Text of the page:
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The No-Idle Policy
Written by Ed Sanow
Gasoline was $2.75 in August 2007. It rose steadily to peak at $4.12 in July 2008, fell sharply to $1.61 by December 2008, and then began a steady rise to $2.61 in August 2009. You know where it is going.
One way to dramatically lower fuel costs—without making any other changes in patrol tactics, without mileage restrictions, without take-home car restrictions, without going to smaller engines or smaller vehicles, without more foot patrol, and without doubling up officers in vehicles—is to implement a no-idle policy.
Consider this case study: Two officers drive identical V6 Chargers, both patrol exactly the same area, both conduct about the same number of self-initiated vehicle stops, both respond to the same kind and the same number of calls-for-service, and both average about 2,500 miles per month. One officer averages 13 mpg to 14 mpg while the other averages 19 mpg to 20 mpg. The only difference is idle time.
You know what I am talking about. You have the same kind of officers in your department. There will be an officer in your department who will come in to work on a report for two hours while the patrol car sits in the parking lot idling the whole time.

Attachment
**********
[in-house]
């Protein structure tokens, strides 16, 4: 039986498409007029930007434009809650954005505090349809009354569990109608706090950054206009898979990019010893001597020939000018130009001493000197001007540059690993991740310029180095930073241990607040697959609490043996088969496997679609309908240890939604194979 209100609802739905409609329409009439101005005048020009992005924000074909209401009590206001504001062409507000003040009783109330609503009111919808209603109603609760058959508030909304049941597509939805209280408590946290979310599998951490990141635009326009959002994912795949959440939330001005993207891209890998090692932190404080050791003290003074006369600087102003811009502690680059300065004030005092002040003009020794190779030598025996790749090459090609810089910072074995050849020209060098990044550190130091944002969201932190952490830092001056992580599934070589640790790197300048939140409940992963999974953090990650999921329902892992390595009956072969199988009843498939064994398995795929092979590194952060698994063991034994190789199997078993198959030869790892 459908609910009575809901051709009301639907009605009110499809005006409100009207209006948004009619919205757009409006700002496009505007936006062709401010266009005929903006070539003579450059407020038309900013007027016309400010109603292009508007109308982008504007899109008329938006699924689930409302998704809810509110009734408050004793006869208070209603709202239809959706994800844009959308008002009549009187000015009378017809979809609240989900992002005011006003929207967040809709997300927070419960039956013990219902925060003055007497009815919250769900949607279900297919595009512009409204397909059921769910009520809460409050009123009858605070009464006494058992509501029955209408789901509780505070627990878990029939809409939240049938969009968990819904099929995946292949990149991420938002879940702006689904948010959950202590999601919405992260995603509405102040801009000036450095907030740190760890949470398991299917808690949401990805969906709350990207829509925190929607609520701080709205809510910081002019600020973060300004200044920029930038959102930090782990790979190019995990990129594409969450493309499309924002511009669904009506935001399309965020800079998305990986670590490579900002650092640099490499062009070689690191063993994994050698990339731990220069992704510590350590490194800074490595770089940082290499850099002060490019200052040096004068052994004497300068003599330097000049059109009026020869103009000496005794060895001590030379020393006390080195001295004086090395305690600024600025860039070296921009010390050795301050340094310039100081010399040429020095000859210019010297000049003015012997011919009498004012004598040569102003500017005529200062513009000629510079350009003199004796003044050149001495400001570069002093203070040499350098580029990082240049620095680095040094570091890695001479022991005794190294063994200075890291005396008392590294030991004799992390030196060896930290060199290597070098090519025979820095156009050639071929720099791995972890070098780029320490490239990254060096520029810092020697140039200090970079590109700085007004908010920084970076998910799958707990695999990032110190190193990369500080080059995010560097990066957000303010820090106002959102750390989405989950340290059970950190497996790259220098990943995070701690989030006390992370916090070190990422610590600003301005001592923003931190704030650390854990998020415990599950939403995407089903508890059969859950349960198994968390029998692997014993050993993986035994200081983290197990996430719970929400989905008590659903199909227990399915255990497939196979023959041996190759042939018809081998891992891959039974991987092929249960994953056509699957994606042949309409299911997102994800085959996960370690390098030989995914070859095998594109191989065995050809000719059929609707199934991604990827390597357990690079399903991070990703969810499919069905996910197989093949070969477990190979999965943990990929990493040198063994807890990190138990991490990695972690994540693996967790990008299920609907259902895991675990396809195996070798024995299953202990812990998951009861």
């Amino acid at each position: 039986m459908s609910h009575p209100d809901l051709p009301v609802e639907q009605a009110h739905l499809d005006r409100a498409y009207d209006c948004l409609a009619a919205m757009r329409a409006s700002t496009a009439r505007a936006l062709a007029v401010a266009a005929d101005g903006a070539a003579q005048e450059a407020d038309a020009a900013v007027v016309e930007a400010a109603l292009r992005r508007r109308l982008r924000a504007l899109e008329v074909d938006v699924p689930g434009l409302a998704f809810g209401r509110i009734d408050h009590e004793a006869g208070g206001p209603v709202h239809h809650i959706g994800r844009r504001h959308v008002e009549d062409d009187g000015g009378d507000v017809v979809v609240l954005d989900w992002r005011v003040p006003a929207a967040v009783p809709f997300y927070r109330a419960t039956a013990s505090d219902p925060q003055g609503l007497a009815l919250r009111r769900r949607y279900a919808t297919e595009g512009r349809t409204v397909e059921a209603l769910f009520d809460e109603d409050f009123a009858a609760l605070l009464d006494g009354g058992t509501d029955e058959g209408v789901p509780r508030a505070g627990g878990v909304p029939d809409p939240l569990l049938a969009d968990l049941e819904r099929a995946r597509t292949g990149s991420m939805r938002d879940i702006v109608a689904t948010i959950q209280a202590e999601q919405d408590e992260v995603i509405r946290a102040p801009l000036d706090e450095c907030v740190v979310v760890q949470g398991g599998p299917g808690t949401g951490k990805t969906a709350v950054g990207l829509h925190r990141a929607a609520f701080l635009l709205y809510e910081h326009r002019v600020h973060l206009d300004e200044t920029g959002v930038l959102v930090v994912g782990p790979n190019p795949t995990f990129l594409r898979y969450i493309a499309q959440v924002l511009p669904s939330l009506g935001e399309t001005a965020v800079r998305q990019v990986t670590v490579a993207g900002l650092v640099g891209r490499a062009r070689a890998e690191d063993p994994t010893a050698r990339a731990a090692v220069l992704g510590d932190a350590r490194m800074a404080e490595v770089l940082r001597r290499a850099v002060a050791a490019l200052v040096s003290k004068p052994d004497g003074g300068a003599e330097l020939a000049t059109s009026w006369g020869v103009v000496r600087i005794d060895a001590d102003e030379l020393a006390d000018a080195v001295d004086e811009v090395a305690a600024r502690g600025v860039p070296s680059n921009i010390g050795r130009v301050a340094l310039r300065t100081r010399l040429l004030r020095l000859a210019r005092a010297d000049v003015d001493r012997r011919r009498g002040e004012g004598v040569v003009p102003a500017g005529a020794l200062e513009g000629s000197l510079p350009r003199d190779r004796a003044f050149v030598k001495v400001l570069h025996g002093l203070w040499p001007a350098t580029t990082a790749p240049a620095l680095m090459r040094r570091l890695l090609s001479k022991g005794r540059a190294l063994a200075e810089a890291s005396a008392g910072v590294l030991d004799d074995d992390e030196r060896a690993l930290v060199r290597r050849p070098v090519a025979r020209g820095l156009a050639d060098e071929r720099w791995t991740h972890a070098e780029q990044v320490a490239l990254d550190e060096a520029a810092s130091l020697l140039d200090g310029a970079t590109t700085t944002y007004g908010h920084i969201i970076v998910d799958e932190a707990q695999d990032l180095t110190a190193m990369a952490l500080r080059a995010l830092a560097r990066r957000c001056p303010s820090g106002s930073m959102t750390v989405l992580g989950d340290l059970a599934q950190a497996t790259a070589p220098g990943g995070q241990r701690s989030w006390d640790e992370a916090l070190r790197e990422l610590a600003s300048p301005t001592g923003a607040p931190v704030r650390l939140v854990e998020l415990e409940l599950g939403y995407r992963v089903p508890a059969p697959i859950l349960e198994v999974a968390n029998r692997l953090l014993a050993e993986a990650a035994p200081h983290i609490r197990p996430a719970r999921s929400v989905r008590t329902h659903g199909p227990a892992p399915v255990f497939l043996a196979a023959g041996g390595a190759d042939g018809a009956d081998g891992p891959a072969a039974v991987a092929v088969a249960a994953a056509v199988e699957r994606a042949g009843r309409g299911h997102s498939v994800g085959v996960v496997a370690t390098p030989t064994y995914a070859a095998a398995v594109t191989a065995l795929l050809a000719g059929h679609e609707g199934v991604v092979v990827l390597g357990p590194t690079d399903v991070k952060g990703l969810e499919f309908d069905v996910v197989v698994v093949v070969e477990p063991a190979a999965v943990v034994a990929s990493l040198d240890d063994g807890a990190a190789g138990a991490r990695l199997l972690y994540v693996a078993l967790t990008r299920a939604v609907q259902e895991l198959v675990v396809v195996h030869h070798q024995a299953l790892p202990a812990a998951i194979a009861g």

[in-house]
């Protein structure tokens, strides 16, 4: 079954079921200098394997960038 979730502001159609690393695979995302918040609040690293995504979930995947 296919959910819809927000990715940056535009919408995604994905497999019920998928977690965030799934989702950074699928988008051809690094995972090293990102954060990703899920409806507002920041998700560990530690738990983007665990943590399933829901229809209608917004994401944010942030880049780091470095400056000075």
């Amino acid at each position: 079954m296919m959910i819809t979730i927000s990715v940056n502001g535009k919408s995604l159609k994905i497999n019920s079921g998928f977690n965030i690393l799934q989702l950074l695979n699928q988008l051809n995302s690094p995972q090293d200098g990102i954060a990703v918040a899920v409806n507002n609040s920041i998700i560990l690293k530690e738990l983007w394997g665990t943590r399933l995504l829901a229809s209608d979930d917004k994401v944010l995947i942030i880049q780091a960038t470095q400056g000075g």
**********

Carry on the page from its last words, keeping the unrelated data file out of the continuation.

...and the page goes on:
The no-idle policy can be quite informal—let’s say you ask officers to consider a 10-minute maximum for idling—and you can use the honor system and peer pressure to have them follow this suggestion. Or your no-idle policy can have more formal auditing and enough teeth to result in days off for a second violation. You decide what fits your department the best. The chiefs and sheriffs should put pressure on their sergeants to enforce the no-idle policy.
Obviously, specialty vehicles like K9 units are exempted, and so are vehicles running the old-fashioned halogen emergency lights. However, vehicles using all LEDs must obey the no-idle policy, even at time-consuming accident scenes. While exemptions are usually granted for temperature conditions below 32 degrees, the no-idle policy is usually enforced during higher summer temperatures.
When gas was above $3 a gallon, you probably considered mileage restrictions. But how do you do that without reducing service? A no-idle policy will reduce the wear and tear on the engine and engine accessories by 33 miles per idle hour and, of course, save 1/2 gallon of fuel per idle hour. All while making no change whatsoever in any other aspect of your police operations.
All the police package cars today have a dash display for idle hours (when the engine is running and in “park”). How about simply monitoring fuel use and idle hours? You can’t manage what you don’t measure. Get reports on total fuel use by each officer. Post all those numbers. Watch for the outmarkers and look into the reasons why.
Published in Law and Order, Oct 2009
Rating : Not Yet Rated
Related ProductsFuel ConsumptionGas PricesIdling, Police Vehicles
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